A class action gun for hire, Harris has represented Murray Goulburn, Newcrest, UGL, WorleyParsons and NAB in securities class actions. Harris has also built up extensive litigation experience representing the Victorian government in its $1 billion claim against Tatts and Tabcorp in 2015 and was counsel for the Insurance Council of Australia in the Victorian bushfires royal commission. The senior vice-president of the Victorian Bar Council, Harris also recently worked with Young defending NAB against allegations from ASIC it had rigged the bank bill swap rate.

Inhouse leader: Sharon Cook

External lawyers: Herbert Smith Freehills

Westpac Banking Corp

Counsel: Matthew Darke QC

Darke has only recently wrapped up his representation for Westpac at an eight week trial for the bank over its alleged rigging of the bank bill swap rate. It was at that trial that Darke a defence that studiously avoided any mention of a swear word -- quite the feat given that much of the evidence led by ASIC of trader’s conversations were extremely blue. After taking silk in 2014, Sydney-based Darke has fast become a lawyer of choice for major corporations in insolvency, competition and intellectual property matters.

Counsel: John Sheahan QC

Another star of the bar, Sydney-based Sheahan has earned a reputation for his deft handling of complex commercial litigation. His name popped up in 2014 as speculation ramped up about the next judicial appointment to the High Court following the retirement of none other than Commissioner Hayne and Justice Susan Crennan. Sheahan is an expert in competition law and is a member of the Takeovers Panel but he’ll bring additional strength to the team through his experience as senior counsel assisting the James Hardie Inquiry in 2004.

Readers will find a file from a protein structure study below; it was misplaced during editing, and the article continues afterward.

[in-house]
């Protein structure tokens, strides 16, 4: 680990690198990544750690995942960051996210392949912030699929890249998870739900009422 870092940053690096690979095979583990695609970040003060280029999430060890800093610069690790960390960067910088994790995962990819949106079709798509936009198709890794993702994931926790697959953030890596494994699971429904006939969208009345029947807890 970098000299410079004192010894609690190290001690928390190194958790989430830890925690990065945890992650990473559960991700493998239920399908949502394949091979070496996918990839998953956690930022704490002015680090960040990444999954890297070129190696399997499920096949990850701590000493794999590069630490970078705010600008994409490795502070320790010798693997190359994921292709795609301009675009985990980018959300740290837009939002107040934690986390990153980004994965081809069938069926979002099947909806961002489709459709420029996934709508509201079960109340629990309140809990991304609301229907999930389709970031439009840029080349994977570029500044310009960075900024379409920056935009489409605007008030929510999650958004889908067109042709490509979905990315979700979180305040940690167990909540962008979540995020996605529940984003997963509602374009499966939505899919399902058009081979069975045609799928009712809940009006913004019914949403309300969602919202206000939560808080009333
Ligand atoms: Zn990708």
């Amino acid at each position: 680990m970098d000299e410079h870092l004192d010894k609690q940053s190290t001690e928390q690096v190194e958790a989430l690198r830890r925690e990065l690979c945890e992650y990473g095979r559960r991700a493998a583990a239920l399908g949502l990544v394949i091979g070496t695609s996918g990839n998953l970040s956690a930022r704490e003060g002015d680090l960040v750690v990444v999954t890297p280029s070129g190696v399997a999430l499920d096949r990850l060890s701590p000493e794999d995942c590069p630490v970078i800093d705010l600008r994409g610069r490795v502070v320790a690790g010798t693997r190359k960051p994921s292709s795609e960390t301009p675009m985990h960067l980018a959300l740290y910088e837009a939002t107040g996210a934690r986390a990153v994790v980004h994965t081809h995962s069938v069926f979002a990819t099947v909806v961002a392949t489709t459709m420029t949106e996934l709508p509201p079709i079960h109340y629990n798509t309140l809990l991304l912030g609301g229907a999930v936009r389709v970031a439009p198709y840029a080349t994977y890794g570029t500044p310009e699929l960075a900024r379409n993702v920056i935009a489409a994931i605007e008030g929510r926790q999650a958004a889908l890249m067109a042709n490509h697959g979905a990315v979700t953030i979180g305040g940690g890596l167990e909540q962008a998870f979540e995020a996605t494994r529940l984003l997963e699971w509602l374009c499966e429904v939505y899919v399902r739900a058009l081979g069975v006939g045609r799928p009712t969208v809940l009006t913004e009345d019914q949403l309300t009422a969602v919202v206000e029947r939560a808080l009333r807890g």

External lawyers: Allens, Gilbert + Tobin

Inhouse leader: Rob McGrory, Rebecca Lim

Industry Super Australia (Australian Super, CBUS, etc)

Counsel: Jim Delany QC

This widely respected Melbourne silk is known for his broad commercial experience particularly with class actions, contract law and corporate disputes. This has included the class action brought on behalf of detainees at Manus Island and the incredibly complex litigation relating to collapsed forestry managed investment schemes and in a damages case brought by Asahi against three warranty. Given the fact that the governance of builders’ super fund CBUS was canvassed at the trade union royal commission, Delany’s experience in construction litigation could also come in handy.

Counsel: Michael Henry SC

The Sydney-based senior counsel has made running high profile cases part of his routine. When directors and companies find themselves in a serious regulatory spot of bother, Henry is often one of the first people who are called including by James Hardie director Dan O’Brien in his High Court appeal. The seriously skilled silk also includes in his CV ‘by way of contrast’ that he was the executor of the deceased estate of Richard Pratt in proceedings brought by his former mistress.

External law firm: Leon Zwier, Arnold Bloch Liebler

Inhouse lead: Litsa Tsitsis

Macquarie

Counsel: Garry Rich, SC